The two investigations focus on Environmental Protection Agency (EPA) Administrator Andrew Wheeler and six high-ranking officials in the Department of Interior (DOI), The Hill reported Tuesday. Both of them involve the officials' former clients or employers.

"This is demonstrative of the failures at the very top of this administration to set an ethical tone," Campaign Legal Center Ethics Counsel Delaney Marsco told The Washington Post of the DOI investigation. "When people come to work for government, they're supposed to work on behalf of the public. It's a betrayal of the public trust when senior political appointees seem to give privileged access to their former employers or former clients."

Read More Show Less
Cigarette butt litter. Tavallai / CC BY-ND 2.0

By Dipika Kadaba

We've known for more than 50 years that smoking cigarettes comes with health hazards, but it turns out those discarded butts are harmful for the environment, too. Filtered cigarette butts, although small, contain dozens of chemicals, including arsenic and benzene. These toxins can leach into the ground or water, creating a potentially deadly situation for nearby birds, fish and other wildlife.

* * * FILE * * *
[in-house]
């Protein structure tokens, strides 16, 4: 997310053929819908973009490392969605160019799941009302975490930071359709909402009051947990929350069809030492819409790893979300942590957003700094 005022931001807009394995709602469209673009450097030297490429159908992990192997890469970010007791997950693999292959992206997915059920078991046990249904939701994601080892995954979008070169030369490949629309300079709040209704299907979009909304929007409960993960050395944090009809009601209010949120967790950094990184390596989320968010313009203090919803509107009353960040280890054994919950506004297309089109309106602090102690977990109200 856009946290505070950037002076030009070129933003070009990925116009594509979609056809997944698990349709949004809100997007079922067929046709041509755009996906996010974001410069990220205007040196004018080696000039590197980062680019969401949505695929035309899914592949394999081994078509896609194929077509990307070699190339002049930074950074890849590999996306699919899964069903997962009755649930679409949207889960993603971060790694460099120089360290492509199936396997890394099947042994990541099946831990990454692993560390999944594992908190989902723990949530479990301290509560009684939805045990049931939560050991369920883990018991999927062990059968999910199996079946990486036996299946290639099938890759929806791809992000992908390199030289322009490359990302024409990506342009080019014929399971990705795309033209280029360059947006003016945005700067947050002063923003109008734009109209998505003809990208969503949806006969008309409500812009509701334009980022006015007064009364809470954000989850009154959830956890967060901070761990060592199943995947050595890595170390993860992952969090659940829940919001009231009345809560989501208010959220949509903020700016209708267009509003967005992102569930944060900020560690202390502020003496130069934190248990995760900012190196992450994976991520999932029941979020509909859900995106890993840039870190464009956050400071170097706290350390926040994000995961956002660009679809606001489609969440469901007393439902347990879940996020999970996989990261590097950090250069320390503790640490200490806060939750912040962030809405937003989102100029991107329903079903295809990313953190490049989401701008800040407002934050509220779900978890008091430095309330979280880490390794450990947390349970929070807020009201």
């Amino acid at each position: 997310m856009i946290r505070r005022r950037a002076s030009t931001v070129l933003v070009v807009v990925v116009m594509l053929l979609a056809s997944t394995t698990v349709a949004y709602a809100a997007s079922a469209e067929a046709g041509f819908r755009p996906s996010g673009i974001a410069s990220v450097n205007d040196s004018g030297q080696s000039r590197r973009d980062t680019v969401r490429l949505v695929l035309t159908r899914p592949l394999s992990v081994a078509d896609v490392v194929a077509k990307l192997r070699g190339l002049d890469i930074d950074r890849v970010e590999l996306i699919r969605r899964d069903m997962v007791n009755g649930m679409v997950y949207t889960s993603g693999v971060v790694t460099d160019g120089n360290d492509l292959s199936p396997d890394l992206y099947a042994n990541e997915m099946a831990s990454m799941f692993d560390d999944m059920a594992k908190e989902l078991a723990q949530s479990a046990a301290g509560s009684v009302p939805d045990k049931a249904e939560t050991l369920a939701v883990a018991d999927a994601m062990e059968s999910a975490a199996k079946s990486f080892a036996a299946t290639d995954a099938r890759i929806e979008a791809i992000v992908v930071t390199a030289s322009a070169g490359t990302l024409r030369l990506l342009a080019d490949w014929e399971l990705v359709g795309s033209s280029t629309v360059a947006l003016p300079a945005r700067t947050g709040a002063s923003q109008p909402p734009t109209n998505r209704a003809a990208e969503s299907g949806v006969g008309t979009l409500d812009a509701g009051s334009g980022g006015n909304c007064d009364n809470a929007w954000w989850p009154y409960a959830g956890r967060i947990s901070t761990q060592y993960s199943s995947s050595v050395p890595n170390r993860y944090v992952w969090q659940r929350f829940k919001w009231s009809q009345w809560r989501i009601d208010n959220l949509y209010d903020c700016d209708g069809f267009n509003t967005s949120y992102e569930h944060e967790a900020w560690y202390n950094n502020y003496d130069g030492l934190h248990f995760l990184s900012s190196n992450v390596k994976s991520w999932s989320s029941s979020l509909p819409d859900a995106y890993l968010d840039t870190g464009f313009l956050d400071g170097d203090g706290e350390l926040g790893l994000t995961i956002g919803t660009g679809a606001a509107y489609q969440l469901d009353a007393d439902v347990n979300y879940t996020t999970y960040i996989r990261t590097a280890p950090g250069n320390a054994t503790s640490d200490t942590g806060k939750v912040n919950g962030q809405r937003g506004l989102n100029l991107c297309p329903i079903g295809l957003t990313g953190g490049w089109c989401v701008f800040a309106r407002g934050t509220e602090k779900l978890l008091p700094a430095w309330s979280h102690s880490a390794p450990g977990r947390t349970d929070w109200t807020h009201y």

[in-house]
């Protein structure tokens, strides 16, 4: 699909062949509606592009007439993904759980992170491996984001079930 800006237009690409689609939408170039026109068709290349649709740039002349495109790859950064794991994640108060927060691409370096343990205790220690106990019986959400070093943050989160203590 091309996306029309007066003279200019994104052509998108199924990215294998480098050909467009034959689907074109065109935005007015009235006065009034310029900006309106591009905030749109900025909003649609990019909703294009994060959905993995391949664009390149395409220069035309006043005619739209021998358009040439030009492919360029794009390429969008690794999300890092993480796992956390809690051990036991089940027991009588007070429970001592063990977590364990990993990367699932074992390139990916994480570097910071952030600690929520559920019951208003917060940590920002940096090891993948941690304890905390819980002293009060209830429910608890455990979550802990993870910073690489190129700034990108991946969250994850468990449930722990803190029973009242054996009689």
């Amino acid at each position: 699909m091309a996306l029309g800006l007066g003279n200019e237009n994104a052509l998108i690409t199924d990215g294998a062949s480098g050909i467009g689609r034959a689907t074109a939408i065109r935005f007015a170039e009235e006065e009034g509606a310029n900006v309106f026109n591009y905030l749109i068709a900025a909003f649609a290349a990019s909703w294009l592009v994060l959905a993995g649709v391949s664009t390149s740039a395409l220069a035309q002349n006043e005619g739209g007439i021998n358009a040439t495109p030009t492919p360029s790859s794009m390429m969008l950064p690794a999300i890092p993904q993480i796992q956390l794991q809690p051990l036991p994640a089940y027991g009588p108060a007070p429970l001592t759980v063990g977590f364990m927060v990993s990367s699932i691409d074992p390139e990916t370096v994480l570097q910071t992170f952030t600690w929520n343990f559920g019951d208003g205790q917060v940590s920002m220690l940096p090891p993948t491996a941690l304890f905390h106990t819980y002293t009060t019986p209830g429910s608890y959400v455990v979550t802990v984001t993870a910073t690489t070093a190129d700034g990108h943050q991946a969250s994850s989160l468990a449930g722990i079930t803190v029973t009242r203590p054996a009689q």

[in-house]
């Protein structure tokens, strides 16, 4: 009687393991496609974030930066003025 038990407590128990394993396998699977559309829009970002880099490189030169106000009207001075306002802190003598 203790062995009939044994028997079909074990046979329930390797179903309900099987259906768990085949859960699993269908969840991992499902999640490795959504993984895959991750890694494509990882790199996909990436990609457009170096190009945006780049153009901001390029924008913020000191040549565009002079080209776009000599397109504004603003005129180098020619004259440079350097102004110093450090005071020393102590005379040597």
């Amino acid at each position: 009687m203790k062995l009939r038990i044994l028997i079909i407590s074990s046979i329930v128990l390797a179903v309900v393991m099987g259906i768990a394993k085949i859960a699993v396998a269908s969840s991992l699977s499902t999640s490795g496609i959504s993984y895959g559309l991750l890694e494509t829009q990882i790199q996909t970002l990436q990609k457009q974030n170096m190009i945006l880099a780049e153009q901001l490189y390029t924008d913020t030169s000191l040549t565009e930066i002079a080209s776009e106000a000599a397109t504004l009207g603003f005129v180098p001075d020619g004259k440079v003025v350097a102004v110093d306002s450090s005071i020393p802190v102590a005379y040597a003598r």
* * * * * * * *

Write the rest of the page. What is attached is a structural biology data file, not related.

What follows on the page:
Read More Show Less
Sponsored
Thanasis Zovoilis / DigitalVision / Getty Images

Infants less than a year old should not be exposed to electronic screens, the World Health Organization (WHO) said on Wednesday.

Read More Show Less
Bill Pugliano / Getty Images

By Wenonah Hauter

Five years ago this week, an emergency manager appointed by then-Michigan Gov. Rick Snyder made the devastating decision to save money by switching Flint's water supply over from Detroit's water system to the Flint River. Seen as a temporary fix, the new water supply was not properly treated. High levels of lead leached from the old pipes, poisoning a generation of Flint's children, and bacteria responsible for an outbreak of Legionnaires' Disease killed more than a dozen residents.